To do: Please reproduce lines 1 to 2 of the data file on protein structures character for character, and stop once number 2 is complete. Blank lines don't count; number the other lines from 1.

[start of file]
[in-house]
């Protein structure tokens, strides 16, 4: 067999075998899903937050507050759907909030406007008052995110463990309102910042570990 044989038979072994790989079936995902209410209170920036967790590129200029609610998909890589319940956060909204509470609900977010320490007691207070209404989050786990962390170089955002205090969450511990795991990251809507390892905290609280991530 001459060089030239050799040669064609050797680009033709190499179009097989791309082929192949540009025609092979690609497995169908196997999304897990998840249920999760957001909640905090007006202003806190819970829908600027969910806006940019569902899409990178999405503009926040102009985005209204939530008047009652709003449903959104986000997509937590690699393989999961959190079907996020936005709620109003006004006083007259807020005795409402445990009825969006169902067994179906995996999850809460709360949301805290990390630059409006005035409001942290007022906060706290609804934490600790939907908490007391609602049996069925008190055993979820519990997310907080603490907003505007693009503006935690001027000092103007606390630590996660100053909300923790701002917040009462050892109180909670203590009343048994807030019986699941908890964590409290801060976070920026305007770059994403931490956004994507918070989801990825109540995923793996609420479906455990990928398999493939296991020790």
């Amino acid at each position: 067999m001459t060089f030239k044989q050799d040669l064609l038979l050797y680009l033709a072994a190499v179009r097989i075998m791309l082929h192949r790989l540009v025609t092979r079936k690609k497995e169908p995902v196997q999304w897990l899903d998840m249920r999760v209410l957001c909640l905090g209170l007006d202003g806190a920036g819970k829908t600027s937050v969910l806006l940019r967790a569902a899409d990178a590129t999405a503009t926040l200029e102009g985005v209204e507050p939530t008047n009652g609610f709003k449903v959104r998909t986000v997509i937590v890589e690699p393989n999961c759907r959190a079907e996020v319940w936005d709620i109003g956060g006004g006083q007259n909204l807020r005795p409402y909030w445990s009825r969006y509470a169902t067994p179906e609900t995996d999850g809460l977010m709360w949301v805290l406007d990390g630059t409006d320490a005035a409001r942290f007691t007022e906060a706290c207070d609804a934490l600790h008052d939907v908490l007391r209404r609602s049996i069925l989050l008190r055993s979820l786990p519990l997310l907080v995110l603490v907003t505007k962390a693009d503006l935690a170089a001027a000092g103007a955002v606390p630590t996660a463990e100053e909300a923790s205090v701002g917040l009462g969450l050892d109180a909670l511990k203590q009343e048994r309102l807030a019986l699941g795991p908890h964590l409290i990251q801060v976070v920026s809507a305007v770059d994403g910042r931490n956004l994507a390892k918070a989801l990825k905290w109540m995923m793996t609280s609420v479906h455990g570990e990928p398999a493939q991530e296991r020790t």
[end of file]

[in-house]
């Protein structure tokens, strides 16, 4: 067999075998899903937050507050759907909030406007008052995110463990309102910042570990 044989038979072994790989079936995902209410209170920036967790590129200029609610998909890589319940956060909204509470609900977010320490007691207070209404989050786990962390170089955002205090969450511990795991990251809507390892905290609280991530 001459060089030239050799040669064609050797680009033709190499179009097989791309082929192949540009025609092979690609497995169908196997999304897990998840249920999760957001909640905090007006202003806190819970829908600027969910806006940019569902899409990178999405503009926040102009985005209204939530008047009652709003449903959104986000997509937590690699393989999961959190079907996020936005709620109003006004006083007259807020005795409402445990009825969006169902067994179906995996999850809460709360949301805290990390630059409006005035409001942290007022906060706290609804934490600790939907908490007391609602049996069925008190055993979820519990997310907080603490907003505007693009503006935690001027000092103007606390630590996660100053909300923790701002917040009462050892109180909670203590009343048994807030019986699941908890964590409290801060976070920026305007770059994403931490956004994507918070989801990825109540995923793996609420479906455990990928398999493939296991020790």